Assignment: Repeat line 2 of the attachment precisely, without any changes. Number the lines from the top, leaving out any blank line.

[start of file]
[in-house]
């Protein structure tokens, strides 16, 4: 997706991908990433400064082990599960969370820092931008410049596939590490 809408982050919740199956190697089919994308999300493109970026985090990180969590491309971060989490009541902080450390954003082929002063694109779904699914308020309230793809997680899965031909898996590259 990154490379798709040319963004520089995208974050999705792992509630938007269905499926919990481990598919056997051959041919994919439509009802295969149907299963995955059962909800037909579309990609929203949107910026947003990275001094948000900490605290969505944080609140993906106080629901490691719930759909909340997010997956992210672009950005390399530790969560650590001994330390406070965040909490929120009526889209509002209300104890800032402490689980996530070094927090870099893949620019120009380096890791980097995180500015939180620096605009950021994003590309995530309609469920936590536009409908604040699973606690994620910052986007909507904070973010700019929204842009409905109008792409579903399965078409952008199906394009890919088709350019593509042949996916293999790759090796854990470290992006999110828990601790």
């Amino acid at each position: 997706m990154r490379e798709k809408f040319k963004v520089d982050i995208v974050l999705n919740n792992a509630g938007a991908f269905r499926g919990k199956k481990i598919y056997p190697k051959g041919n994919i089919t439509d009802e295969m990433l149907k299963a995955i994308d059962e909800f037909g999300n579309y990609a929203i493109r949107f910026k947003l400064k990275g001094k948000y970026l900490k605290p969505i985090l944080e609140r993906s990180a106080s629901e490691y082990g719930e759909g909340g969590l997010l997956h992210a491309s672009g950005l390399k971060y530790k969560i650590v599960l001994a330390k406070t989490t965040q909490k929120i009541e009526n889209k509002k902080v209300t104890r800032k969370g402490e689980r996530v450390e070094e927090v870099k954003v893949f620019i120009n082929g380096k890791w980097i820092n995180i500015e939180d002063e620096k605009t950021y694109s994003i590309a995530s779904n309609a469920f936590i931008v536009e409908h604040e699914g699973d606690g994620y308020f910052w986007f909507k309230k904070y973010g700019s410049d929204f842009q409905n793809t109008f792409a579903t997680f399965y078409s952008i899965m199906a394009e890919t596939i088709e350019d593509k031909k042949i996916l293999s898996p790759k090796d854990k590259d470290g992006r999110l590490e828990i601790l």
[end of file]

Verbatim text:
């Protein structure tokens, strides 16, 4: 997706991908990433400064082990599960969370820092931008410049596939590490 809408982050919740199956190697089919994308999300493109970026985090990180969590491309971060989490009541902080450390954003082929002063694109779904699914308020309230793809997680899965031909898996590259 990154490379798709040319963004520089995208974050999705792992509630938007269905499926919990481990598919056997051959041919994919439509009802295969149907299963995955059962909800037909579309990609929203949107910026947003990275001094948000900490605290969505944080609140993906106080629901490691719930759909909340997010997956992210672009950005390399530790969560650590001994330390406070965040909490929120009526889209509002209300104890800032402490689980996530070094927090870099893949620019120009380096890791980097995180500015939180620096605009950021994003590309995530309609469920936590536009409908604040699973606690994620910052986007909507904070973010700019929204842009409905109008792409579903399965078409952008199906394009890919088709350019593509042949996916293999790759090796854990470290992006999110828990601790």